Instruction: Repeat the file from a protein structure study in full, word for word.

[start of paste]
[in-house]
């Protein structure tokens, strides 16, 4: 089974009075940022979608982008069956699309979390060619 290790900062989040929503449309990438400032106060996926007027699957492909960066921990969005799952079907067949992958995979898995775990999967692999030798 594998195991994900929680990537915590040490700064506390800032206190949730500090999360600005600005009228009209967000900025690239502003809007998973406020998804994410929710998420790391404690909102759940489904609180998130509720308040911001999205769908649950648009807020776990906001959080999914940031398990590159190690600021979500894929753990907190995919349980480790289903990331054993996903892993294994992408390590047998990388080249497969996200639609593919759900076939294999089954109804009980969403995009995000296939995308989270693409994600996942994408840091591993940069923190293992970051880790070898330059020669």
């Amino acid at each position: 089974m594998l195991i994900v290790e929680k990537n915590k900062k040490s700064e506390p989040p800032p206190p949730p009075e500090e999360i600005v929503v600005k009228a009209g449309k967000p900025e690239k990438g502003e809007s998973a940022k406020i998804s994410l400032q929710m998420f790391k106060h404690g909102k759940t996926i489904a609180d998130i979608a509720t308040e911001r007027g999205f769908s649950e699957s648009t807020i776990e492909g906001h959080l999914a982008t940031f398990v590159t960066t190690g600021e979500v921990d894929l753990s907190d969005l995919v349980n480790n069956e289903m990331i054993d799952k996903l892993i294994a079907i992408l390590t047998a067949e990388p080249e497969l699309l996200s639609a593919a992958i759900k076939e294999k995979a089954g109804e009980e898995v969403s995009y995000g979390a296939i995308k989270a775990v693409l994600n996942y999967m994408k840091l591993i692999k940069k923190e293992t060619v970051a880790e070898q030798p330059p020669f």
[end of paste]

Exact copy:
[in-house]
């Protein structure tokens, strides 16, 4: 089974009075940022979608982008069956699309979390060619 290790900062989040929503449309990438400032106060996926007027699957492909960066921990969005799952079907067949992958995979898995775990999967692999030798 594998195991994900929680990537915590040490700064506390800032206190949730500090999360600005600005009228009209967000900025690239502003809007998973406020998804994410929710998420790391404690909102759940489904609180998130509720308040911001999205769908649950648009807020776990906001959080999914940031398990590159190690600021979500894929753990907190995919349980480790289903990331054993996903892993294994992408390590047998990388080249497969996200639609593919759900076939294999089954109804009980969403995009995000296939995308989270693409994600996942994408840091591993940069923190293992970051880790070898330059020669």
């Amino acid at each position: 089974m594998l195991i994900v290790e929680k990537n915590k900062k040490s700064e506390p989040p800032p206190p949730p009075e500090e999360i600005v929503v600005k009228a009209g449309k967000p900025e690239k990438g502003e809007s998973a940022k406020i998804s994410l400032q929710m998420f790391k106060h404690g909102k759940t996926i489904a609180d998130i979608a509720t308040e911001r007027g999205f769908s649950e699957s648009t807020i776990e492909g906001h959080l999914a982008t940031f398990v590159t960066t190690g600021e979500v921990d894929l753990s907190d969005l995919v349980n480790n069956e289903m990331i054993d799952k996903l892993i294994a079907i992408l390590t047998a067949e990388p080249e497969l699309l996200s639609a593919a992958i759900k076939e294999k995979a089954g109804e009980e898995v969403s995009y995000g979390a296939i995308k989270a775990v693409l994600n996942y999967m994408k840091l591993i692999k940069k923190e293992t060619v970051a880790e070898q030798p330059p020669f």